#3: Stay Focused
Some scholars believe that this little phrase in Colossians—“keeping alert in it”—carries eschatological overtones1. By that I mean, they believe that it’s an instruction to keep alert in prayer for the coming kingdom of Christ. They come to this conclusion mainly because of the verb used in the phrase gragoreo, which is used elsewhere in the New Testament to indicate this type of watchfulness. While this view goes a little farther than I’m comfortable going, I do agree that in our prayers, we ought to pray with a kingdom focus. To put it another way, we must pray with eternal things in view. Are my prayers all for things that have no lasting value, that further my kingdom? “Give my husband a raise at work.” “Help Johnny to get an A on his test.” “Give us safety as we travel this week.” “Provide money for a new dishwasher.” These are all legitimate prayer requests, but if I stop there, I have totally ignored eternal things. Does my husband’s paycheck have any eternal ramifications? Not in and of itself. But my heart’s contentment and trust of God’s provision do. Performing well on a test at school is wonderful, but it doesn’t have any lasting value. However, learning to do all things excellently for the glory of God certainly does. Let’s pray with eternity in mind, remembering that His kingdom is coming, and our hearts’ responses to our circumstances will have much longer-lasting consequences than the outcome of the circumstances themselves.
#4: Stay Biblical
The final aspect of attentive praying is that we must pay attention to our requests, being as specific and biblical as possible. If I’m not careful, I can end up praying, “God be with ______________” over and over, without ever stopping to consider what that means. Is God not omnipresent? Surely He’s already with that person. So, what am I really wanting? “God bless the pastor” is a nice thought, but better is a prayer that prays specifically for challenges he might be facing. Perhaps you feel like you just don’t know what to pray for a person or situation. Why not choose a verse or passage of Scripture to pray. We know that it’s certainly God’s will that His Word come to pass. Pray 1 Peter 5:2-4 for your pastor, asking God to keep temptations away. Or take one of Paul’s prayers from his epistles and make it your prayer for your spouse, friend, brother, sister, son, daughter, etc. (Col. 1:9-12; Eph. 1:18-19; Eph. 3:14-21; 2 Thess. 1:11-12). I’m not talking about long, fancy prayers. Don’t get intimidated. Pray with an open Bible or use verses (or snippets of verses) you know as prayer requests. Finally, ask how you can pray for another person, and listen carefully when you talk with them. The burdens of their heart will probably come across in conversation. Let’s pay attention to what we’re doing so that our prayers don’t become vague and meaningless.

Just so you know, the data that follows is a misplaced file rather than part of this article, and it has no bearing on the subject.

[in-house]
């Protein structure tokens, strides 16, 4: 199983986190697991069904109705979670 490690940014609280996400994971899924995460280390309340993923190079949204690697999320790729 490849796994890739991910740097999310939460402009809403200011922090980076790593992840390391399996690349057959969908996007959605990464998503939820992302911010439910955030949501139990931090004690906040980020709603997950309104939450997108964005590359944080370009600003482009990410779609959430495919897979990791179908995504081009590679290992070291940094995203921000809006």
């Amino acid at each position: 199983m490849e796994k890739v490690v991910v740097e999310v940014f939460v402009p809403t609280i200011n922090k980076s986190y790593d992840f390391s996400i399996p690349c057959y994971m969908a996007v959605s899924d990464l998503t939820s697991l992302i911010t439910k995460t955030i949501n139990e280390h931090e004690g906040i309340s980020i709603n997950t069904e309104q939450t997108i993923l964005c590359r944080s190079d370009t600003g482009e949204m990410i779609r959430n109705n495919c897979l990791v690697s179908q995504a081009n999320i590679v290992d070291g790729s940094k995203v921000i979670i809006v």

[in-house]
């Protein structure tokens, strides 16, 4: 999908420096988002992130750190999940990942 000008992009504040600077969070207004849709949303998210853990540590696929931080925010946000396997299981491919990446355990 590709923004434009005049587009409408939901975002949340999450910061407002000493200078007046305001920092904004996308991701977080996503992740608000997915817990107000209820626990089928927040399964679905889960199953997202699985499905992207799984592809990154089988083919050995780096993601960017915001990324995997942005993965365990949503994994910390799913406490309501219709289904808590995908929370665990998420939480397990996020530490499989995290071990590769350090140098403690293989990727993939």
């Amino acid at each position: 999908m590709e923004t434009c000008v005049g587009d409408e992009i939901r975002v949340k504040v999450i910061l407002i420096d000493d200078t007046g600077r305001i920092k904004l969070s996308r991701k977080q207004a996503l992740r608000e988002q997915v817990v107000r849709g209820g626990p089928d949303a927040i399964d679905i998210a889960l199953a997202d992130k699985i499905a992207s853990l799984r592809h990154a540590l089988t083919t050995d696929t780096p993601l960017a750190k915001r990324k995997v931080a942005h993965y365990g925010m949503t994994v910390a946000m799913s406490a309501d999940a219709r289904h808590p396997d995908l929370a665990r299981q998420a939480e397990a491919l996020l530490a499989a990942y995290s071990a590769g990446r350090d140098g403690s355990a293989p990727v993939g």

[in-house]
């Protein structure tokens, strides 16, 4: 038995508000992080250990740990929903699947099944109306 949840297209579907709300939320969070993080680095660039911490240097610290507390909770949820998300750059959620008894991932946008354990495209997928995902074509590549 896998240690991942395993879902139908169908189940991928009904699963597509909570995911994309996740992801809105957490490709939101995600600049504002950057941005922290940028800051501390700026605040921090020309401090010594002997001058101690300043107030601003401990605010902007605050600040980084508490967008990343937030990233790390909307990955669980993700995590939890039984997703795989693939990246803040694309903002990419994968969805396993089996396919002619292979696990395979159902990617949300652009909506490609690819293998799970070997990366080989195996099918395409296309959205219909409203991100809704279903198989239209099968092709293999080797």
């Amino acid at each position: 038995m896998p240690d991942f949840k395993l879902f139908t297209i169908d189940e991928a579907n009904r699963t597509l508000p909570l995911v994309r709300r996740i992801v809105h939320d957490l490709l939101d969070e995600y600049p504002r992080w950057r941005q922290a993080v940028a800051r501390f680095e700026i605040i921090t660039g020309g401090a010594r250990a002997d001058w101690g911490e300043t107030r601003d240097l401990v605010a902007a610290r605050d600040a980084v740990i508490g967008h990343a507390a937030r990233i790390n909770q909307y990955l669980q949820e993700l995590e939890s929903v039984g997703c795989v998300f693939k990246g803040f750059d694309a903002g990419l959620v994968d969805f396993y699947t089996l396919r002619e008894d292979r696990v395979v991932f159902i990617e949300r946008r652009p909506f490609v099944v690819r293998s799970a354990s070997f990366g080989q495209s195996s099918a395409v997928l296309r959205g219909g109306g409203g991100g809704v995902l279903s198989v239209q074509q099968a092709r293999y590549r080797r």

Drowsiness is just the beginning of Satan’s ploys to get our prayers off track. He also attacks our focus, our specificity, and our gratitude. We must be watchful for these devices as we come boldly before the throne of grace.
1 Moo, Douglas. The Letters to the Colossians and to Philemon. William B. Eerdmans Publishing Company: Grand Rapids, MI, 2008, p. 320.